Peace, not violence, will help save the planet

Comments5

I was deeply disturbed reading Carlito Pablo’s article [“ Deep Green Resistance rises”, January 3-10]. One of its organizers says nonviolent environmental groups have “a fairly dismal track record in terms of the actual destruction that they’ve prevented”.

This is patently untrue. Take the efforts to save the Carmanah Valley, the Stein Valley, the Great Bear Rainforest, Britannia Beach, et cetera. Nonviolence in the long run works; look to Mohandas Gandhi, Martin Luther King, Jr., and Nelson Mandela.

The alternative is violence, which should be called as it is: a criminal act. And it has other consequences, such as turning off public support for green issues and causing injury and even death to innocent bystanders, including workers.

They criticize Joe Foy. He has made achievements protecting B.C.’s environment that these guys can only dream of.

If anything, Foy and the mainstream green activists should speak out more strongly against this mistaken path, since it is a threat to the whole movement.

Think of the many large, peaceful marches against globalization in which a few masked anarchists break some windows and get all the press. The peace and environmental movements have to find ways to isolate these people for the good of their causes. One way is to clearly speak out against them.

> Ian Waddell / Vancouver

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Jagdeep Singh Mangat
Mr. Waddell makes a number of serious factual errors in his letter to the Straight. In attempting to underline his point that "Nonviolence in the long run works" he uses the examples of Mohandas Gandhi, Martin Luther King Jr., and Nelson Mandela.

Nelson Mandela was imprisoned for his role, amongst other things, in forming MK (Spear of the Nation), the armed wing of the African National Congress. It must be noted that the South African apartheid state made clear it was willing to release Mandela at any time during his nearly three decades of imprisonment if, at any time, he renounced the use of violence. He refused, effectively keeping himself imprisoned as a matter of principle.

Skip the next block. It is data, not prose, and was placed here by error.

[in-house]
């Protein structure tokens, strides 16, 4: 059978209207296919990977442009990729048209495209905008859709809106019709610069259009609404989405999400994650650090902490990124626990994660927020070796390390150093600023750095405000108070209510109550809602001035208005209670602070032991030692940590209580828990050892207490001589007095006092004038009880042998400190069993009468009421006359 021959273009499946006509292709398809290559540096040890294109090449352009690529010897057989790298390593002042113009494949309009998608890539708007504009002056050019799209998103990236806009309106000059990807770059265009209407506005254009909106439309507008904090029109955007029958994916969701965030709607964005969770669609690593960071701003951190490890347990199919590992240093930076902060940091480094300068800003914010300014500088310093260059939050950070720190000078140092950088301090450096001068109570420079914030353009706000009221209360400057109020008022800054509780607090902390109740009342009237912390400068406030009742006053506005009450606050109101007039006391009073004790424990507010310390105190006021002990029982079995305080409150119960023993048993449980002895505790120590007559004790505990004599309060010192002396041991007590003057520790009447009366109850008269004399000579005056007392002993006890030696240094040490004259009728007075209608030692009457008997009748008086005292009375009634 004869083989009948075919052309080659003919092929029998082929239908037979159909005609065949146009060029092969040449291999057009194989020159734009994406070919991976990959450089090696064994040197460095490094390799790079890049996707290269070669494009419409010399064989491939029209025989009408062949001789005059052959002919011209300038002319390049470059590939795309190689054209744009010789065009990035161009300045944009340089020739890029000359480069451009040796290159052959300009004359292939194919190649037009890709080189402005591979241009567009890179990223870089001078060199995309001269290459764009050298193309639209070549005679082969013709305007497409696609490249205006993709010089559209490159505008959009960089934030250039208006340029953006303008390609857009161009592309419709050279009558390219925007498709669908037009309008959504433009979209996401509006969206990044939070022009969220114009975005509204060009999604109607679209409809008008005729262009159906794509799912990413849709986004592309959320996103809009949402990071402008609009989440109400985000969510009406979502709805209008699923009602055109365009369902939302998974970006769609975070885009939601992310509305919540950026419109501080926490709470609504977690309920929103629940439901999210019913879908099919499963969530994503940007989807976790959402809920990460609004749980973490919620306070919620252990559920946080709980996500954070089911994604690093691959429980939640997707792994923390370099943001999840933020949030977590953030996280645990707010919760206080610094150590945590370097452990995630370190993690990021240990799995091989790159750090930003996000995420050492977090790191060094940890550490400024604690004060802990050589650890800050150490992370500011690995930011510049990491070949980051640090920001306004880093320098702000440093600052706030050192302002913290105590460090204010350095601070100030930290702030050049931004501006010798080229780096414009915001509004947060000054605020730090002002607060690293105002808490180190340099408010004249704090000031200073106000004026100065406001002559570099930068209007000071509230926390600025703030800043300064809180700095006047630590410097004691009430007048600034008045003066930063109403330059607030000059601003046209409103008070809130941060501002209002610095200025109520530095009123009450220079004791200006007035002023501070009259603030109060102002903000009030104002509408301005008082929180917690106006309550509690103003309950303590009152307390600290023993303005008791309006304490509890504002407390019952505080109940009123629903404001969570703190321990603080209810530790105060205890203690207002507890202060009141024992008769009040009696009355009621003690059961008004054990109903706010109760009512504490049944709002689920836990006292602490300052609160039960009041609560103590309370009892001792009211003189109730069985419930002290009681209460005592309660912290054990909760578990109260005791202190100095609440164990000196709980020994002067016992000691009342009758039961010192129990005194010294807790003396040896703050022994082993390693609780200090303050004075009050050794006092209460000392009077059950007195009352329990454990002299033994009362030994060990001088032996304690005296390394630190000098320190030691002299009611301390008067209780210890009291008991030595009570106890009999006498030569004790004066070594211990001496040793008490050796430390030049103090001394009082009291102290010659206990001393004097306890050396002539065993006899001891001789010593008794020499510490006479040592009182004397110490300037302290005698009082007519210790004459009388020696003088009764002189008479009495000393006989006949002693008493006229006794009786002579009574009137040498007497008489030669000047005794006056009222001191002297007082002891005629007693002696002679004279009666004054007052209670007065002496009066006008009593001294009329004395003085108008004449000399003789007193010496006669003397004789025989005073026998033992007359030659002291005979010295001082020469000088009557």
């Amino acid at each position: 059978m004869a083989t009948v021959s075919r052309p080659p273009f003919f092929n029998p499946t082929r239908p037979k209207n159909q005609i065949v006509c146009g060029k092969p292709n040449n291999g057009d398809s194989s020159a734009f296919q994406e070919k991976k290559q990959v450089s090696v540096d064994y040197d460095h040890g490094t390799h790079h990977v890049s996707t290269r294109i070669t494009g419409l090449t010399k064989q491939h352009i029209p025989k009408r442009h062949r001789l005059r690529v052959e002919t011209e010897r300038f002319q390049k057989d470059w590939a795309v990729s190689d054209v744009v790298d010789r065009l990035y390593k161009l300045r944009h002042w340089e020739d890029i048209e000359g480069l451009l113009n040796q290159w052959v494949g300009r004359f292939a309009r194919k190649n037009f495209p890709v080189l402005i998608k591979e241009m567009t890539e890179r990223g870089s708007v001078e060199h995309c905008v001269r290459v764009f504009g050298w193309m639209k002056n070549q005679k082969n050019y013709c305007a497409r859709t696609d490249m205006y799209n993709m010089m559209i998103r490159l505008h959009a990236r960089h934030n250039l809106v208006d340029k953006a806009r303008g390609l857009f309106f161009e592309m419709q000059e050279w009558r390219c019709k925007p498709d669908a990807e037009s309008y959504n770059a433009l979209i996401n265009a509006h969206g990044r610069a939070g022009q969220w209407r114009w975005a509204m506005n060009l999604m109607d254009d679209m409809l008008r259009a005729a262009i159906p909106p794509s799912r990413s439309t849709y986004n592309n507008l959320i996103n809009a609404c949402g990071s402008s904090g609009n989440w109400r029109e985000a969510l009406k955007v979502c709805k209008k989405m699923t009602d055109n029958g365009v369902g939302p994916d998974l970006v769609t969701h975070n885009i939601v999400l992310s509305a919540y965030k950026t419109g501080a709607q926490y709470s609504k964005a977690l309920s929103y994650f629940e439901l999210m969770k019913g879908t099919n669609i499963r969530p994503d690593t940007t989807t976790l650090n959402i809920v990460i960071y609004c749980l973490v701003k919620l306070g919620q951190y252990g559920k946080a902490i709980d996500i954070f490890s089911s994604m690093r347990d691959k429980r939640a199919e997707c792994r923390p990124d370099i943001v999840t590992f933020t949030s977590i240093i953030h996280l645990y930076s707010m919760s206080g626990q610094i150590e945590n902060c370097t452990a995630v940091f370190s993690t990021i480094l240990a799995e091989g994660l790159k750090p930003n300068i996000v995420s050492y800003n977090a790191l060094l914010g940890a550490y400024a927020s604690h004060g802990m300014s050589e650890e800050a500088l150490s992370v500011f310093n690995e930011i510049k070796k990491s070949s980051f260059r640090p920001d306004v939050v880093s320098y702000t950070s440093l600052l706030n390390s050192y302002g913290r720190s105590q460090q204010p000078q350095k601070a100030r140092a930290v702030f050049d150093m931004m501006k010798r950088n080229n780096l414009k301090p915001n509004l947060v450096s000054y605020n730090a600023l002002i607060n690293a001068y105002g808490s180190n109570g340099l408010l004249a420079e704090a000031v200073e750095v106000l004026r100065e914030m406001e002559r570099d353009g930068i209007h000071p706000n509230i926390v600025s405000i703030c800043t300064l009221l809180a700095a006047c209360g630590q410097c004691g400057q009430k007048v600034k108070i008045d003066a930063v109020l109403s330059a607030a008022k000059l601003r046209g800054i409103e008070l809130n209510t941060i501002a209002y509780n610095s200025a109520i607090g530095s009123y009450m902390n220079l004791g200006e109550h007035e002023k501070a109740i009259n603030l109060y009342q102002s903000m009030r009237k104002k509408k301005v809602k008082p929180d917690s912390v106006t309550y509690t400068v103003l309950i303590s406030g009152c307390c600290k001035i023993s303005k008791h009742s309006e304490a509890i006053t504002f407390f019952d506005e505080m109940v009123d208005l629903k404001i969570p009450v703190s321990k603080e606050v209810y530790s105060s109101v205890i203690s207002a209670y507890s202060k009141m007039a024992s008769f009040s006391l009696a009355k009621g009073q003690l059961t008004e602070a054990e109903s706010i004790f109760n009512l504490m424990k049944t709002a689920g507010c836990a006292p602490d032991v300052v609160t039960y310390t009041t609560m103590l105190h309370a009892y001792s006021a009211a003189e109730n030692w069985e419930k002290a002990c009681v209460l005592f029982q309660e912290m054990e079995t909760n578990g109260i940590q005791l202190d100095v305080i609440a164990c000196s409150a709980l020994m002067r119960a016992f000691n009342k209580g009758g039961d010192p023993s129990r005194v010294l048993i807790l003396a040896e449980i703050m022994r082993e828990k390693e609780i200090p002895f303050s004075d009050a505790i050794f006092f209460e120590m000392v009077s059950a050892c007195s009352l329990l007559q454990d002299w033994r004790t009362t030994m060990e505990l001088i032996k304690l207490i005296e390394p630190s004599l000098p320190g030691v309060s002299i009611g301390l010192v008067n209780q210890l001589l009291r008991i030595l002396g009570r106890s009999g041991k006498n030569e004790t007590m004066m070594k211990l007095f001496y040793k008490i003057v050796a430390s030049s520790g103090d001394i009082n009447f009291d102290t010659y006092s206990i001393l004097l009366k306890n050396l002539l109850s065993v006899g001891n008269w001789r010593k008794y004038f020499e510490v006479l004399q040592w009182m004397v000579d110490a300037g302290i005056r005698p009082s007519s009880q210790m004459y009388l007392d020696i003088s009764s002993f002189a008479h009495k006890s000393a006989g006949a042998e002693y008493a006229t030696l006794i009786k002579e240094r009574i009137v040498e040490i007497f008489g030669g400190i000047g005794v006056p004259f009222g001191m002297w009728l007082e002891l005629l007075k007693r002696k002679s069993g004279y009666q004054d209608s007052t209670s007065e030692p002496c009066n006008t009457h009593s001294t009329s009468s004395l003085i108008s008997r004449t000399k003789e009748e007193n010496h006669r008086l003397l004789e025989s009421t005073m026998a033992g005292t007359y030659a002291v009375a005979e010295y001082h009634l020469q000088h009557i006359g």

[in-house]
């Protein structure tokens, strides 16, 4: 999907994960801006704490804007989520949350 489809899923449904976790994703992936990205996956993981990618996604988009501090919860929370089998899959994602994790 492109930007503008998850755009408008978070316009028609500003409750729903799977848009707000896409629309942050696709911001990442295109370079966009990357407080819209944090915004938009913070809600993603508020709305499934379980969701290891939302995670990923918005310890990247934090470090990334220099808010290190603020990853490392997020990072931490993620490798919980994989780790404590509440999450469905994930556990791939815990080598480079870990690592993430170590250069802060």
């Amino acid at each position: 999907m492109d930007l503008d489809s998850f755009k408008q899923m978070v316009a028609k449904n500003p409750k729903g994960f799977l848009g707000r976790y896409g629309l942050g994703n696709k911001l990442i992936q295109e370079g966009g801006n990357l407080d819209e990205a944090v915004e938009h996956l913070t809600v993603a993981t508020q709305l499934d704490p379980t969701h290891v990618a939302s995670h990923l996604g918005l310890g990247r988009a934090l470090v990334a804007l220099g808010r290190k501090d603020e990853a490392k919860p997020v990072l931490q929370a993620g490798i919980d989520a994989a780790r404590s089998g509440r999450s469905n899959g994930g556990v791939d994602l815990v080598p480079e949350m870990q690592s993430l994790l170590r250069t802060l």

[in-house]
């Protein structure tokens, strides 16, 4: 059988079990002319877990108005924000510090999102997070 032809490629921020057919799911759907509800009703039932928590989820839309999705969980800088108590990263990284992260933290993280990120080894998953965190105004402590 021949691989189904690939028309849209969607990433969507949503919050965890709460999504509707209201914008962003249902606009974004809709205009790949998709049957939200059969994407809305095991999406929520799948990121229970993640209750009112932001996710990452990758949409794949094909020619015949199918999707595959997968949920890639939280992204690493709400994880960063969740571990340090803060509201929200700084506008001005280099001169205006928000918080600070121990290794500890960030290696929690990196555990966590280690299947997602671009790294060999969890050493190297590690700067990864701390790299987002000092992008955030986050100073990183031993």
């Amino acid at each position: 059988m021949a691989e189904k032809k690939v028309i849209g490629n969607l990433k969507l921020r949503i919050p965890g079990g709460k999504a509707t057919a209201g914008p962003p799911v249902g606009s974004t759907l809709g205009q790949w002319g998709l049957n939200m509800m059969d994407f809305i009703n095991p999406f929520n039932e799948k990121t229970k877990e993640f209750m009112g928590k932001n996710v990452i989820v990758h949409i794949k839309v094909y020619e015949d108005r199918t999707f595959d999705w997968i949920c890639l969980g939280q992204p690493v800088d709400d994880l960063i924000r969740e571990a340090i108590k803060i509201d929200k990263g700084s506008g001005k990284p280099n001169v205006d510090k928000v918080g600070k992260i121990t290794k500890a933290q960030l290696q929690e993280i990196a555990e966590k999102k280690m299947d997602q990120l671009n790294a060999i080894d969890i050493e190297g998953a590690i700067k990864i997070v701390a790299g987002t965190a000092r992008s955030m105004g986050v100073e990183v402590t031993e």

Martin Luther King Jr. stated that he "would be nowhere without Malcolm X and the Black Panther Party". A proper understanding of the successes and limitations of the civil rights movements and the state of race relations in the United States is inseparable of an understanding of the threat of revolutionary coercion in the context of the Cold War.

Finally, and perhaps most importantly, the departure of imperial England from South Asia was not brought about by Gandhian non-violence alone. One only has to look at the activities of the Ghadr Party, the Indian National Army, the Hindustan Socialist Republican Army and other militant groups in South Asia to understand that solely passive political activity was not the basis of the departure of the colonialists but that the activities of these militant organizations was an integral part of the process. Rather, it could be argued that Gandhi and his methods delayed the departure of the English for decades enabling the continued plunder of the subcontinent. It is instrumental for all to familiarize themselves with the debates between Bhagat Singh and Gandhi. Bhagat Singh posed the question to Gandhi as to what the difference would be between switching white rulers in suits for brown rulers in suits without changing the social structure in India. Today, violence continues against the poor and oppressed of India. For the vast majority of the populace nothing changed at all. In fact, Gandhi's "friends" - the monied elites such as the Tata family - rule over an empire of their own in which they live in astounding wealth while hundreds of millions languish in abject poverty and misery.

Blind pacifism is dogmatic.
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Jagdeep Singh Mangat
My response, above, is not, nor should it be construed as an endorsement of violence as a means of political activity
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Regular Joe
Ian Waddell's response to a radical resistance, which he has shown here to have little knowledge about, is to be expected. The beneficiaries and "entitled" of this great colonization, of what was once free indigenous territories, continue to reap the gains of violence through their ignorance and reluctance to acknowledge and repair what has and continues to be a totalitarian occupation.
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Joe Schmoe
Ummm... Can we say that violence is appropriate in some circumstances and not in others? I would tend to say that armed struggle is not really appropriate in a democracy where there are political avenues of change, and it is probably doomed. Similiarly, I don't really think that anarchist window breakers are in the same category as the Spear of the Nation, which was a military organization with clear and obtainable political goals. What does an anarchist who smashes windows want? Who knows? Who cares?
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Jaaggi mangat
Voilence is not good for any religion or any country I know only all that.keep love and peace.stay happy,try to make someone happy too.love each other because this life and world both so beautiful.violence always bring problems that's all.keep peace.
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